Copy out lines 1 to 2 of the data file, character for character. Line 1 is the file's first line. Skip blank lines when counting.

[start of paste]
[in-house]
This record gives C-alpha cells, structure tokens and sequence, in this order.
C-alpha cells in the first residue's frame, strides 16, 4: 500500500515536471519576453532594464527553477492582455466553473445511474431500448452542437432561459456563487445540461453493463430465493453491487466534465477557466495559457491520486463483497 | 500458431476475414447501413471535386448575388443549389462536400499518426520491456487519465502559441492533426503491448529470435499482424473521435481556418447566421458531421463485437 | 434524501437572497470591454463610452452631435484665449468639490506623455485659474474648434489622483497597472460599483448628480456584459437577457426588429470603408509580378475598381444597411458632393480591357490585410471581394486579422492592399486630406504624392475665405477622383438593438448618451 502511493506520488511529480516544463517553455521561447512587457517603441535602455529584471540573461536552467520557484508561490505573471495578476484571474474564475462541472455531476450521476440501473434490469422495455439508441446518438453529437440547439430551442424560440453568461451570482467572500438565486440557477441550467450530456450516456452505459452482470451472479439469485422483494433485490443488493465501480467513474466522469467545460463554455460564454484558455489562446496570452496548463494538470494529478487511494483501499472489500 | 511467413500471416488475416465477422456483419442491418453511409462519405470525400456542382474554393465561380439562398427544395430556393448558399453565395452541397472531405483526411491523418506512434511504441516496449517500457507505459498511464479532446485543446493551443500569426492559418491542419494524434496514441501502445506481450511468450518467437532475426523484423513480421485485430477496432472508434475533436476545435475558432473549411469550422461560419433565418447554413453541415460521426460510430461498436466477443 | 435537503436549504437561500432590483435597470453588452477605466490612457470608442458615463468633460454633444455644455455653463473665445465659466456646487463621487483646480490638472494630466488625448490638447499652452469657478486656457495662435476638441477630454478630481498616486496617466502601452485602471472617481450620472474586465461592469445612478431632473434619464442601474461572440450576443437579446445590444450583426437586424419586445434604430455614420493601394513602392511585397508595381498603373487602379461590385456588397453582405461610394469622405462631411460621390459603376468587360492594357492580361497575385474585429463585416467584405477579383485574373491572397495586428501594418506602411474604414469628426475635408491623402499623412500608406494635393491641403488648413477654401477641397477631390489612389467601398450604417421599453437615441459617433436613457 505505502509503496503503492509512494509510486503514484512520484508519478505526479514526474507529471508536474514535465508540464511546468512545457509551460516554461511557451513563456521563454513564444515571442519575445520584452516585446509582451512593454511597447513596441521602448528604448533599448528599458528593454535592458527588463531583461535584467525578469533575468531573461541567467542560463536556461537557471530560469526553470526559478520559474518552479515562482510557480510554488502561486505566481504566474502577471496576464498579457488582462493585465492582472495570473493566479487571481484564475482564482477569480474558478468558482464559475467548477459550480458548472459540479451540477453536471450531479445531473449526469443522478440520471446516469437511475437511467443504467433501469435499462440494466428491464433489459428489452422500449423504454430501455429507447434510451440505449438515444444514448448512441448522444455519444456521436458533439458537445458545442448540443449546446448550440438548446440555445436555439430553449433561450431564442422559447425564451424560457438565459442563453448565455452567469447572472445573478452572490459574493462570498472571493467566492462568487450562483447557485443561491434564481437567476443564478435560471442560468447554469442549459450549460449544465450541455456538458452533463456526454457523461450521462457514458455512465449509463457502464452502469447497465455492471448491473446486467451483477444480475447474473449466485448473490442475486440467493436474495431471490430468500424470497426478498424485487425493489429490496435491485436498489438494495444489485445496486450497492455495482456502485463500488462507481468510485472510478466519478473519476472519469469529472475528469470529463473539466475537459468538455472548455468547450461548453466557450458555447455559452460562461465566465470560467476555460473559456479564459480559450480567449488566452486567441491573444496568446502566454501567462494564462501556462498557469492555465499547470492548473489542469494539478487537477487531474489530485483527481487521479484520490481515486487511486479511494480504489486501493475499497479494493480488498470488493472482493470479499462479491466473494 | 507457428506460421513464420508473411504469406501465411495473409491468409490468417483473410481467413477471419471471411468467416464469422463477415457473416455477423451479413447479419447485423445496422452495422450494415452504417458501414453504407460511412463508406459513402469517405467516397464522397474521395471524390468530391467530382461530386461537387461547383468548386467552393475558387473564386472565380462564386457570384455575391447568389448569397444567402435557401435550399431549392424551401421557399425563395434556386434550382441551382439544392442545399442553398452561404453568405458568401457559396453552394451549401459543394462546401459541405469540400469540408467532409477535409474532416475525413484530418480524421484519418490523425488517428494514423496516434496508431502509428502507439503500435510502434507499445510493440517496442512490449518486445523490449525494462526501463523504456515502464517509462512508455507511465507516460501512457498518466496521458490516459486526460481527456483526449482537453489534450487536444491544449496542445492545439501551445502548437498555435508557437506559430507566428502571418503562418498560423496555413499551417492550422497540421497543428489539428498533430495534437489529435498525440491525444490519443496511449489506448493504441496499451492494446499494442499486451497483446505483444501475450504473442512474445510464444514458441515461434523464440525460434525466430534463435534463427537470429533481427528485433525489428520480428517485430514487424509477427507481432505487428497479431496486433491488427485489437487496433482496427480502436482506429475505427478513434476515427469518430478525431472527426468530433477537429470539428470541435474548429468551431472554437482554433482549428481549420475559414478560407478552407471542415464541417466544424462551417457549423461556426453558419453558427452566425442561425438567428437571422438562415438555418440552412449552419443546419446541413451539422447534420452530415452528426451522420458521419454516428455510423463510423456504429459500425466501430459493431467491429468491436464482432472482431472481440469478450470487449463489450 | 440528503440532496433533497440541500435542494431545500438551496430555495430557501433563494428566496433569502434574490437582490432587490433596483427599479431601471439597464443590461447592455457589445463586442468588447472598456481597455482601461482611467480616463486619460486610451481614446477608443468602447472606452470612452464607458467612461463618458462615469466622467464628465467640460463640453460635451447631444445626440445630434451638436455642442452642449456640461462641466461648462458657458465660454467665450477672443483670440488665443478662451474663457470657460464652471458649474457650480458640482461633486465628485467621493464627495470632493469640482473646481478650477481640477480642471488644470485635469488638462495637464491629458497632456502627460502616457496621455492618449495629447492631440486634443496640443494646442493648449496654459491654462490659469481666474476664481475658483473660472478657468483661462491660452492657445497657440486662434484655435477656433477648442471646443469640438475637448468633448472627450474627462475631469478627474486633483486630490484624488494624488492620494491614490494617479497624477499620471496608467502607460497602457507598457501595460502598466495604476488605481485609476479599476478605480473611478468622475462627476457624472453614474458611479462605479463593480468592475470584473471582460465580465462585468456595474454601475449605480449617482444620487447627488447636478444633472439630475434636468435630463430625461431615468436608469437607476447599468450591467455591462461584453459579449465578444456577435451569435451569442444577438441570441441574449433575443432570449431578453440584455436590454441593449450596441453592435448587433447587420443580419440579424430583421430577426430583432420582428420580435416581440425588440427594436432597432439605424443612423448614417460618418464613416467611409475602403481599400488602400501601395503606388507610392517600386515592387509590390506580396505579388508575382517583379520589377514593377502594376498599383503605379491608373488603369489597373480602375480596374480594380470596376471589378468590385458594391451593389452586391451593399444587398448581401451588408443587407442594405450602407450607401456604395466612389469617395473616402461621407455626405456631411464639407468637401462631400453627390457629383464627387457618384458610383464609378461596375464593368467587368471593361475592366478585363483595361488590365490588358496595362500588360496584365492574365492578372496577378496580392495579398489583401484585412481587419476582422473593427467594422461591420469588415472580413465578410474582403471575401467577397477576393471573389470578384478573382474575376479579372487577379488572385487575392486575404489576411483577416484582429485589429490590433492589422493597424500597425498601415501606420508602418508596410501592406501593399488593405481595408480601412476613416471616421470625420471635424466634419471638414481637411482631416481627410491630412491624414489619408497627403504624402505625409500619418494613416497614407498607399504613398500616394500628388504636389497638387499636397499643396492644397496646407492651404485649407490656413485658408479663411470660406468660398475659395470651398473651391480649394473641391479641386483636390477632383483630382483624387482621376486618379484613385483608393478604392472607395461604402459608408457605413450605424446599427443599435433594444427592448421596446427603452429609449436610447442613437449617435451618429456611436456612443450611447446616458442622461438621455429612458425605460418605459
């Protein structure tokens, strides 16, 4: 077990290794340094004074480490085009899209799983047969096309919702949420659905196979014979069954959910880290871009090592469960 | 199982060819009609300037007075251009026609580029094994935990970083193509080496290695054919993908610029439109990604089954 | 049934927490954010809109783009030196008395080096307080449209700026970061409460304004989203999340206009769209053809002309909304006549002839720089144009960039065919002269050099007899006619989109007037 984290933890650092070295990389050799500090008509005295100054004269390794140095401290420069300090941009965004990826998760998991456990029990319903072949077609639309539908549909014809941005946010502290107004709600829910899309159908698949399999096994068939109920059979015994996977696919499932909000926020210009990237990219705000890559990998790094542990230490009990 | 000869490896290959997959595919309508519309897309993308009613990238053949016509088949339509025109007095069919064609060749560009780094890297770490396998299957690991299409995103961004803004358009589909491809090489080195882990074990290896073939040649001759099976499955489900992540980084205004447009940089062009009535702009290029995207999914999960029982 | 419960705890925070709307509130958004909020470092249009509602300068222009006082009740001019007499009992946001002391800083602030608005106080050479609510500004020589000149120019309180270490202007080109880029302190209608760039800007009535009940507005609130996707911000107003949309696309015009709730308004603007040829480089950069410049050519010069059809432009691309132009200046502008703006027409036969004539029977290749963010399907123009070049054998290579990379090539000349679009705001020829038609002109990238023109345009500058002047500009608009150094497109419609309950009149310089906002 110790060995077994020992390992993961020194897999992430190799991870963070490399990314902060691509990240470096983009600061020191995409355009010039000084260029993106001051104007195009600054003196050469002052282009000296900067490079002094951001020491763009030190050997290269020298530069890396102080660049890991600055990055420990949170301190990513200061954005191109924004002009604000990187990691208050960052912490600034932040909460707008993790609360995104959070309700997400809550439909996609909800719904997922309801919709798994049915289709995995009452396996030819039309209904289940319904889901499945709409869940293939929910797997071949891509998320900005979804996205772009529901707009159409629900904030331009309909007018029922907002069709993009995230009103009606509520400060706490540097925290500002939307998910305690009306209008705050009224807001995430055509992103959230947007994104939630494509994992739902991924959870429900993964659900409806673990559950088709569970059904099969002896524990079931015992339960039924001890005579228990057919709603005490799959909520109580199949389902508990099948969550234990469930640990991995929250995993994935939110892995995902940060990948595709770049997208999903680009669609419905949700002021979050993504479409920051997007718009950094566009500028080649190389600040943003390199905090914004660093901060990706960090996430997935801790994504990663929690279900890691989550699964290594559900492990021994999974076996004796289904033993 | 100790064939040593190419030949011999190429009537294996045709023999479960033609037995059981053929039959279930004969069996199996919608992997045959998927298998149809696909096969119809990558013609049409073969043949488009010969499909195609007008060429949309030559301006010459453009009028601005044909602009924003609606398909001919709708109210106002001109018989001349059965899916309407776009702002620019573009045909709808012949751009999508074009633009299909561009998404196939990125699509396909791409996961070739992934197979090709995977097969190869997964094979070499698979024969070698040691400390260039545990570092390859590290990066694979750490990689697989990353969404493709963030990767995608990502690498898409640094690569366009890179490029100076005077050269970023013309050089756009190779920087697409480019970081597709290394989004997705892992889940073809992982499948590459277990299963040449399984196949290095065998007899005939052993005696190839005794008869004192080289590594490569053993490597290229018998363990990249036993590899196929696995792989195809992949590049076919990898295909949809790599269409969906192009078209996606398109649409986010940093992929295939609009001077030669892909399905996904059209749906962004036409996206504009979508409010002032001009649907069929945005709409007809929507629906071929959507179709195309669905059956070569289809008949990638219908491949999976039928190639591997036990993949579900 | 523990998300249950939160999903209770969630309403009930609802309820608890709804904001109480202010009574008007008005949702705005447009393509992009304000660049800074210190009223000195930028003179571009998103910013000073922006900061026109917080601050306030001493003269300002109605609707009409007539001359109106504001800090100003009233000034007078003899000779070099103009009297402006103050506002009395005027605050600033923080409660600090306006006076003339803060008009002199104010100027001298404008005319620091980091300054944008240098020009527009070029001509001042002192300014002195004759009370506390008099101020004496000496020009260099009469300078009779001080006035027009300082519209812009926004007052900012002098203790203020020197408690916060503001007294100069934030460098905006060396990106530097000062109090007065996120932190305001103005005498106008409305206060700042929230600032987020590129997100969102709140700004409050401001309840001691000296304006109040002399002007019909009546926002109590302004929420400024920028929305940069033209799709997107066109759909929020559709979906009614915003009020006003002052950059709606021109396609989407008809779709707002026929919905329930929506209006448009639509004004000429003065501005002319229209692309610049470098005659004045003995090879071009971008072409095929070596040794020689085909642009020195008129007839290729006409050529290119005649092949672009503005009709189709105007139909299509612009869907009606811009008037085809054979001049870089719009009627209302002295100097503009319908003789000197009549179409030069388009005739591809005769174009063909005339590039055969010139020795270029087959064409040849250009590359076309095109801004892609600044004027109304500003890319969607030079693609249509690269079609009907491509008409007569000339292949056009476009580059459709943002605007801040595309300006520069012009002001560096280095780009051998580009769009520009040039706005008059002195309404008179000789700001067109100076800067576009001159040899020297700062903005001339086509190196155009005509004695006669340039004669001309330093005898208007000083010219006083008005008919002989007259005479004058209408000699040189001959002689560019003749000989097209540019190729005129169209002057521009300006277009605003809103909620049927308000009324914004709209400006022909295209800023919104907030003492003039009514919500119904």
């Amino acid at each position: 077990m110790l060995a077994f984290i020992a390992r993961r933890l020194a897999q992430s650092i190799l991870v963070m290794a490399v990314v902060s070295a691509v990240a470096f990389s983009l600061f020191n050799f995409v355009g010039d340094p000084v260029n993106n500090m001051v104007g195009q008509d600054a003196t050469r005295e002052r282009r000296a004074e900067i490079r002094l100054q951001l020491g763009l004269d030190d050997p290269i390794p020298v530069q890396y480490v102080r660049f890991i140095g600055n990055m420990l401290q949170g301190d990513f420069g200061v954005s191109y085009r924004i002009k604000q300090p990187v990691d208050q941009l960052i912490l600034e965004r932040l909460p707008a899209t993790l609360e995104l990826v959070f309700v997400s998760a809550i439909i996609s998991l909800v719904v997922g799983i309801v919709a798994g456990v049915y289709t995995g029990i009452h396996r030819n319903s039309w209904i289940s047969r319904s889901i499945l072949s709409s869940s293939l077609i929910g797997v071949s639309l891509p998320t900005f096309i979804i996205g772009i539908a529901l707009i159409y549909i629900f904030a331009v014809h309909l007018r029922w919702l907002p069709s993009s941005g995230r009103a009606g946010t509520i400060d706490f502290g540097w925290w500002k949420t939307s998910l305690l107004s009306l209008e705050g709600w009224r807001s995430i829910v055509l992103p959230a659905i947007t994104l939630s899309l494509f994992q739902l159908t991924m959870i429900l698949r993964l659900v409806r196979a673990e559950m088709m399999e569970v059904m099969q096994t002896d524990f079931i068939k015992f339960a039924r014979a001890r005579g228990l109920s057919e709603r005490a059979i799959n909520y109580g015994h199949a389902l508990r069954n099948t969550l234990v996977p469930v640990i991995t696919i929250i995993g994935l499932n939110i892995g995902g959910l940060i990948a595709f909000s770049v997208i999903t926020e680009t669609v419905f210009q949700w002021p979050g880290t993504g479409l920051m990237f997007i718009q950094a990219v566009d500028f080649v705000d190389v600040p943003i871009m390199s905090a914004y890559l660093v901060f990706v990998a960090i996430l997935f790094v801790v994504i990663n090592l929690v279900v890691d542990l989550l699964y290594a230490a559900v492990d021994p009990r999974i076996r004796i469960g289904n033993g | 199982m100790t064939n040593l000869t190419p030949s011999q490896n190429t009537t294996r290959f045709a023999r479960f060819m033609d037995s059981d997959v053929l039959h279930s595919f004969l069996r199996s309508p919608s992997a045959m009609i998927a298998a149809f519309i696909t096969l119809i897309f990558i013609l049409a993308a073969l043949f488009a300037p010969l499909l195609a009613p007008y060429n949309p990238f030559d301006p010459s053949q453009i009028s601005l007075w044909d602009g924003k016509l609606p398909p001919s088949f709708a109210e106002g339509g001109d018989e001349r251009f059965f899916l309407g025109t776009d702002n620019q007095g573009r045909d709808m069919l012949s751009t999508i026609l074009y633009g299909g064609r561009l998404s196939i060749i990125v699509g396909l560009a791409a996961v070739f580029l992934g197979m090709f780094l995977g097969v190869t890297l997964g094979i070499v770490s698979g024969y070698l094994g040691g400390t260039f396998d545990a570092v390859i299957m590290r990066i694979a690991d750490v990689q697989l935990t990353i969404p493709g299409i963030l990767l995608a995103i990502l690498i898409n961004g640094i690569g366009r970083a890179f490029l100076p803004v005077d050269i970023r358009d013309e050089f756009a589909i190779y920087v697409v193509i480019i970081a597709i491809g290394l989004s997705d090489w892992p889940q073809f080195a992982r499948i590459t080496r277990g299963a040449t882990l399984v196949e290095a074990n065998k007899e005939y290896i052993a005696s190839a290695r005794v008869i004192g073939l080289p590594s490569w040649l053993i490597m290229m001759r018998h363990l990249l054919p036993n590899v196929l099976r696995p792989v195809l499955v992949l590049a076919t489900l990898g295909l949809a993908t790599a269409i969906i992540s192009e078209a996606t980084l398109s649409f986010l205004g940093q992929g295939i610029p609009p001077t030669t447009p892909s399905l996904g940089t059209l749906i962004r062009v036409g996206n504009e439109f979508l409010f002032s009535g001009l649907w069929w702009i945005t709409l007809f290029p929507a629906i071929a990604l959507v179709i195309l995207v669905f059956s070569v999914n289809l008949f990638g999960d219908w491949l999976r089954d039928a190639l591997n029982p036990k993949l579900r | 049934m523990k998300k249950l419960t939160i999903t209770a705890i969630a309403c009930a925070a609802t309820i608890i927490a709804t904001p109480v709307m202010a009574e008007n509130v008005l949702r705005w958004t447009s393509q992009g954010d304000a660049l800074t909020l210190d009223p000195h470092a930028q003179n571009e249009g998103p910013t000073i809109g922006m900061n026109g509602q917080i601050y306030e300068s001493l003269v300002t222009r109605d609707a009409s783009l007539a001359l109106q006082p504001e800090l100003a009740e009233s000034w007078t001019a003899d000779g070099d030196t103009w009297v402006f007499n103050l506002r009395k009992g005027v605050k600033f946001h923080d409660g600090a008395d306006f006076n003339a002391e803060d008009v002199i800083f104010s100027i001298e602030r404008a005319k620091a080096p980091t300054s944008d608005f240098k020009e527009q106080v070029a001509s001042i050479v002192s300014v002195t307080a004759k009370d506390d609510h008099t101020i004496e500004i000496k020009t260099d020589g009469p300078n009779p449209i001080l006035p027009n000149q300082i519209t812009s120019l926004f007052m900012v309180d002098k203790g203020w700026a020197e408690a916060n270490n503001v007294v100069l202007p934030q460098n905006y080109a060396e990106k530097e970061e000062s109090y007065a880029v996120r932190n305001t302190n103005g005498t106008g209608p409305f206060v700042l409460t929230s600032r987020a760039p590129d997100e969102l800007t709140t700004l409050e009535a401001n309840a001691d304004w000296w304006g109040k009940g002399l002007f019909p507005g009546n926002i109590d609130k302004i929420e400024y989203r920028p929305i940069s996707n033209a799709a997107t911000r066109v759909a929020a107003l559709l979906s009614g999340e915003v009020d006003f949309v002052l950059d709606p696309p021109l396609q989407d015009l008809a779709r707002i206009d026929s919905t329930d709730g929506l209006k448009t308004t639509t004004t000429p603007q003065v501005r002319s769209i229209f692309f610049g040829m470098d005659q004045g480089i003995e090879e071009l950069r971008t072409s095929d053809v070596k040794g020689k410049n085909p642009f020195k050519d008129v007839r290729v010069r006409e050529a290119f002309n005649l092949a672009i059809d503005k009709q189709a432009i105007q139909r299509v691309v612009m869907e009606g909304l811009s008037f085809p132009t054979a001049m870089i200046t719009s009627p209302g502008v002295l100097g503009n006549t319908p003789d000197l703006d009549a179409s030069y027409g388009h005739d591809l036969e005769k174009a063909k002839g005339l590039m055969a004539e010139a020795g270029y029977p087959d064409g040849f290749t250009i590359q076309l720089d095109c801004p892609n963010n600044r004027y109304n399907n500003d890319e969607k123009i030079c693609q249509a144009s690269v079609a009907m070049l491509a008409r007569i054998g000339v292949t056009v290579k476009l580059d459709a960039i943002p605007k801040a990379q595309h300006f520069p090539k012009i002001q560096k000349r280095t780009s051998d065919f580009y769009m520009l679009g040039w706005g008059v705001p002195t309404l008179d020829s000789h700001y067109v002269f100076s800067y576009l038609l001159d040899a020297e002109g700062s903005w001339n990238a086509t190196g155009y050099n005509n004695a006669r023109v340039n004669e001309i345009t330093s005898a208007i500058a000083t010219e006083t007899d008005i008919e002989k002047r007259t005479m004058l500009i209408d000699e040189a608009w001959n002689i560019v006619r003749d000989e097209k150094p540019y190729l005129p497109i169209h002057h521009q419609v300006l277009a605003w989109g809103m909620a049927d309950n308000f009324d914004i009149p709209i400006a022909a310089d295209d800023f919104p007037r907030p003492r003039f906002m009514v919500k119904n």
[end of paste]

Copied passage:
[in-house]
This record gives C-alpha cells, structure tokens and sequence, in this order.